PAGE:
Bridging the Gap Between Science and Law
I recently returned from the 2014 Public Health Law Conference, a fantastic event held every two years in Atlanta and hosted by the Network for Public Health Law, the American Society of Law, Medicine and Ethics, and the Robert Wood Johnson Foundation. Presentations at the conference covered a wide range of issues from Ebola (the topic of the day) to implementation of the Affordable Care Act to regulating junk food marketing.
I led a panel entitled Tobacco Regulatory Science: Bridging the Gap Between Science and Law. (My slides are here.) The session focused on tobacco policy, but the concern about the disconnect between researchers and attorneys applies broadly to a wide range of regulatory issues.
To grossly overgeneralize, scientists are primarily focused on advancing science. Their research agenda is driven by gaps in the literature (and by the availability of funding), not by a desire to inform regulatory decisions. Most scientists do not spend much time thinking about the implications of their research for law and policy or actively engaging with policymakers. They often see law and policy as a completely distinct domain. To the extent they think about law, it’s often in frustration, as in “Why doesn’t the law reflect what we know about science?”
On the flip side, attorneys and policymakers act in much the same way. They are also focused inward. Their primary concern is with developing new policies, enforcing them, or defending them in court. They will of course use scientific evidence that supports their case, but they’re generally not involved in the creation of such evidence and have little understanding of that process. They also may be frustrated about scientists, wondering why scientists aren’t focusing on the questions that matter to regulators or to courts.
In the tobacco context, the FDA has engaged in an interesting experiment intended to (at least partially) bridge this divide. It has invested a huge amount of funding in Tobacco Centers of Regulatory Science (TCORS). These 14 academic centers are explicitly tasked with conducting research that will help to inform the FDA’s regulation of tobacco. (I am a steering committee member of Ohio State’s TCORS center.) This is an exciting project, but puts researchers and an unusual—and somewhat uncomfortable—position. They know how to conduct research, but often do not have a great sense of the regulatory system and how science feeds into that process. This creates an ideal opportunity for attorneys and scientists to collaborate. Working together, they can (1) ensure that the research questions being asked are relevant and useful for the FDA; (2) think creatively about new ways the FDA could use its authority; (3) explain why research findings are important to the FDA; and (4) present their findings in ways that are understandable to non-scientific audiences and to the courts.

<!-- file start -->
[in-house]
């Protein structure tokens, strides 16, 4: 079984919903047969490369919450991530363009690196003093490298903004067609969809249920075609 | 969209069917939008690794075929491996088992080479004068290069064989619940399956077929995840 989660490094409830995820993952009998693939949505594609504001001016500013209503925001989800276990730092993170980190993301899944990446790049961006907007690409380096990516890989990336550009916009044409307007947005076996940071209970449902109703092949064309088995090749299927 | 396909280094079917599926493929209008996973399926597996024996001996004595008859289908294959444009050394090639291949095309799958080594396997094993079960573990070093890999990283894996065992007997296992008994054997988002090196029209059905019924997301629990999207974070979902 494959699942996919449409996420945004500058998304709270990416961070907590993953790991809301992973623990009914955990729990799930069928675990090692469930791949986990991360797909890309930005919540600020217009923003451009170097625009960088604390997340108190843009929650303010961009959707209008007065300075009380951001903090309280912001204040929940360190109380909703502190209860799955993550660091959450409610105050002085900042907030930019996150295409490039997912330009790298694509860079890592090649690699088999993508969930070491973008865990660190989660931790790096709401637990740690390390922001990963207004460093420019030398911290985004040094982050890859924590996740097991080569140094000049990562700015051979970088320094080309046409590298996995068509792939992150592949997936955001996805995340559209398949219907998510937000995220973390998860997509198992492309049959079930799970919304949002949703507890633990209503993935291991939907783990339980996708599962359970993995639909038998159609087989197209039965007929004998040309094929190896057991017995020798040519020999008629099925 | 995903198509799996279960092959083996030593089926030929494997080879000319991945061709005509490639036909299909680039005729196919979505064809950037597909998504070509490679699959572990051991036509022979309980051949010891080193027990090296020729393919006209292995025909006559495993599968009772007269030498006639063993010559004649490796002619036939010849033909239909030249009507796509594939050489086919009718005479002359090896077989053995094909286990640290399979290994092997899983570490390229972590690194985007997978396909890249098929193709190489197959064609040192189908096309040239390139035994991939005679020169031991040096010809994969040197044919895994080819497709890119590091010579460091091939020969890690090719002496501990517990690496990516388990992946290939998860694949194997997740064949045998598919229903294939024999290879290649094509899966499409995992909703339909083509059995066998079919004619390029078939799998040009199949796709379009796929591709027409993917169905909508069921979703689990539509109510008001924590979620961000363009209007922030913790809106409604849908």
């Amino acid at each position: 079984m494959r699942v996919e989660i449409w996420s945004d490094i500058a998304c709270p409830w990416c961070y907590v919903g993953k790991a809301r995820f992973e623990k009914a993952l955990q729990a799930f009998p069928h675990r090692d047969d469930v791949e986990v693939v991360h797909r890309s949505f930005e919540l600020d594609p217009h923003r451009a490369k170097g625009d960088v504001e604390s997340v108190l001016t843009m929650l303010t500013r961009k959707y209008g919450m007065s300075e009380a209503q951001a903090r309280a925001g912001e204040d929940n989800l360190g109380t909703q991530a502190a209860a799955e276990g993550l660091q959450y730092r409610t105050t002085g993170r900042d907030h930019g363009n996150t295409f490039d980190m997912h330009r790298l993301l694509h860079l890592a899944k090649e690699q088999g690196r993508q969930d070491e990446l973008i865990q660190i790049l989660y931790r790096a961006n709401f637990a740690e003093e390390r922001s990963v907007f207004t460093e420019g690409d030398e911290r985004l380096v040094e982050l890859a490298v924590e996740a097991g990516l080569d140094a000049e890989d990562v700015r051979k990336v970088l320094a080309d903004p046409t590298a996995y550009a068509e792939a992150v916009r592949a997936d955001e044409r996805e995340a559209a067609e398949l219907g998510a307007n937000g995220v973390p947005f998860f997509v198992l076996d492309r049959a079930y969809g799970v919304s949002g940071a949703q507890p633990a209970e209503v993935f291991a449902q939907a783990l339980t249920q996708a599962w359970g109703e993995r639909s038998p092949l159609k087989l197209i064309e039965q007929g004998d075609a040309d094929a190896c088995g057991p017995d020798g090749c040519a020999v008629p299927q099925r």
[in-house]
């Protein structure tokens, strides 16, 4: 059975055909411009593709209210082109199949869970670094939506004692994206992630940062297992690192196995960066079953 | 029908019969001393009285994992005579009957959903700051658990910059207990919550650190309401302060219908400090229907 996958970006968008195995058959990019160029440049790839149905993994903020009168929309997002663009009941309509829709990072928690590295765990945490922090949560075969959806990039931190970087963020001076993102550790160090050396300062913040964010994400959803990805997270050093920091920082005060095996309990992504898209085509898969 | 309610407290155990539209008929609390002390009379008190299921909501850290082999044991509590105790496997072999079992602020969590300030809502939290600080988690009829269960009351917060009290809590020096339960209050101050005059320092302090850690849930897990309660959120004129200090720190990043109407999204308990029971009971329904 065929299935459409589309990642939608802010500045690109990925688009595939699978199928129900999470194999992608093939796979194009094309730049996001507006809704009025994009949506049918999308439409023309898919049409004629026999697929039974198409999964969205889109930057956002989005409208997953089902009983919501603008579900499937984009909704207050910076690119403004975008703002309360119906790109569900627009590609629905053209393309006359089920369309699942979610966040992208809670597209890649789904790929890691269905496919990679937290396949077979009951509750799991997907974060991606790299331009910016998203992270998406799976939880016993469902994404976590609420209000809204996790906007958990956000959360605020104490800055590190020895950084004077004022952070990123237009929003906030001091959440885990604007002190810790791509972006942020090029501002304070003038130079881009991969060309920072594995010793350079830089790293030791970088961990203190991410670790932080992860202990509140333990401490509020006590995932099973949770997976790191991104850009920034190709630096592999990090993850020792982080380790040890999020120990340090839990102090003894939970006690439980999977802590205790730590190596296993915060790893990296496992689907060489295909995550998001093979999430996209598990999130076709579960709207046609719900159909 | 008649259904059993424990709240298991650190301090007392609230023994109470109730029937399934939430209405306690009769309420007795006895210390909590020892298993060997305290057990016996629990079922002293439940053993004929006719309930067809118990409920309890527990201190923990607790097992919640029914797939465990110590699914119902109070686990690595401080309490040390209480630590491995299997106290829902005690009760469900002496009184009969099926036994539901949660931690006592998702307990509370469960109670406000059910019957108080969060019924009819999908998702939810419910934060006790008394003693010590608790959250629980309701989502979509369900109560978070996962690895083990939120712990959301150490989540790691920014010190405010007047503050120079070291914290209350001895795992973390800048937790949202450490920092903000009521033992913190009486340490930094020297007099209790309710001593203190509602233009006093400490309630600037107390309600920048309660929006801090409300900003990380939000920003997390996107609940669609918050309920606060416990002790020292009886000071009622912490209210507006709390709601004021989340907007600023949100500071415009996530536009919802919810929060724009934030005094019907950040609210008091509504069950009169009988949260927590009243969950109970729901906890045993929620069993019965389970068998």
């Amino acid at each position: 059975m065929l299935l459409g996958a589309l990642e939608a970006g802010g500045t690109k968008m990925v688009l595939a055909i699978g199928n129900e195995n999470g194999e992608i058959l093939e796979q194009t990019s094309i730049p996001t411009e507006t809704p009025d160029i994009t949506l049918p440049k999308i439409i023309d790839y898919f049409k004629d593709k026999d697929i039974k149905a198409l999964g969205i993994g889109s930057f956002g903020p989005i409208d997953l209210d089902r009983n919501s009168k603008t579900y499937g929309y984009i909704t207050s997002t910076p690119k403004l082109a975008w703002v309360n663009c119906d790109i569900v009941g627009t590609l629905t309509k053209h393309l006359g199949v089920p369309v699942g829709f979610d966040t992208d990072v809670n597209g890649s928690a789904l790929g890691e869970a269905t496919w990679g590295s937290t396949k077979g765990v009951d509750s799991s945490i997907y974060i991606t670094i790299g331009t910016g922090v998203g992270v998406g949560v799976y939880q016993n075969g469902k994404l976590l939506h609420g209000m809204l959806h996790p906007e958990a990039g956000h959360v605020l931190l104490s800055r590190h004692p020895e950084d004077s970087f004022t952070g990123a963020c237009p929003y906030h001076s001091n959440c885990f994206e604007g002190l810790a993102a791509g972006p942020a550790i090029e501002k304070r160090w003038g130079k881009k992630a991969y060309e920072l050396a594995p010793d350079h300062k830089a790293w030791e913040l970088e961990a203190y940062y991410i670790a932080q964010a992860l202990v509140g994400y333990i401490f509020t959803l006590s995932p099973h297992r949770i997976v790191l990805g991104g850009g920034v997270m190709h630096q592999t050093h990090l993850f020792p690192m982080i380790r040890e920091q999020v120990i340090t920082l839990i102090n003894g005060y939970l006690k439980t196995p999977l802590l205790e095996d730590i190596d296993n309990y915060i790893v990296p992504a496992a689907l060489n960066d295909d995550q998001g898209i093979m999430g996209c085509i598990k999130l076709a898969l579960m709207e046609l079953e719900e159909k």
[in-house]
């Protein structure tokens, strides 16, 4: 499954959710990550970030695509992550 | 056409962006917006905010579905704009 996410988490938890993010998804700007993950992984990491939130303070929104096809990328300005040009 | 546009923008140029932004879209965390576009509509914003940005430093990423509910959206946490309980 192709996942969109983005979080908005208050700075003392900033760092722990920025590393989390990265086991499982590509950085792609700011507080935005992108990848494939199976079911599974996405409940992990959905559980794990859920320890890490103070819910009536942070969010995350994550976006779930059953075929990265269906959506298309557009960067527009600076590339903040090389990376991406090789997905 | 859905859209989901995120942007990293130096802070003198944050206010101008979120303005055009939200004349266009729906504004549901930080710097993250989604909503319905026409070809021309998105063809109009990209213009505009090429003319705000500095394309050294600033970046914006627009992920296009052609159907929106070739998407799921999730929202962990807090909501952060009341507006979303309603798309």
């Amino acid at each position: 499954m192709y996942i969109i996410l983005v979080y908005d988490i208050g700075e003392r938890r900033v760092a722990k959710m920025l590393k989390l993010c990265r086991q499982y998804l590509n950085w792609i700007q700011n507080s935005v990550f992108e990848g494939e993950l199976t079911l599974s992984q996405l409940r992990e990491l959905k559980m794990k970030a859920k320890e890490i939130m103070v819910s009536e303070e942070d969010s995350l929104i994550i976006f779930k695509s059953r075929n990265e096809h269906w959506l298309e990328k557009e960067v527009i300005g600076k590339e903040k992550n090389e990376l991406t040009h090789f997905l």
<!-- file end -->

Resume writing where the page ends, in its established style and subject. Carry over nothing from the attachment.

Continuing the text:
In addition to me, the panel included two speakers working to bridge the gap between researchers and attorneys from opposite directions. One was Annice Kim, a scientist from RTI International doing creative research intended to help predict the effects of potential tobacco control policies (like this). The other was Ian McLaughlin, an attorney with ChangeLab Solutions who is working with researches at the University of North Carolina to help ensure that the science being conducted will help to answer the questions courts are likely to ask when tobacco regulations are challenged. Both of them are also affiliated with TCORS centers.
There has been a lot of research on tobacco, but because federal tobacco regulation is new, there are still substantial research gaps relating to key issues like tobacco product standards (i.e., the regulation of the product itself). The TCORS model is not without its problems, but it is a creative attempt to ensure that much-needed policy-relevant research is conducted in a relatively short timeframe. I’m interested to hear what others think of this model.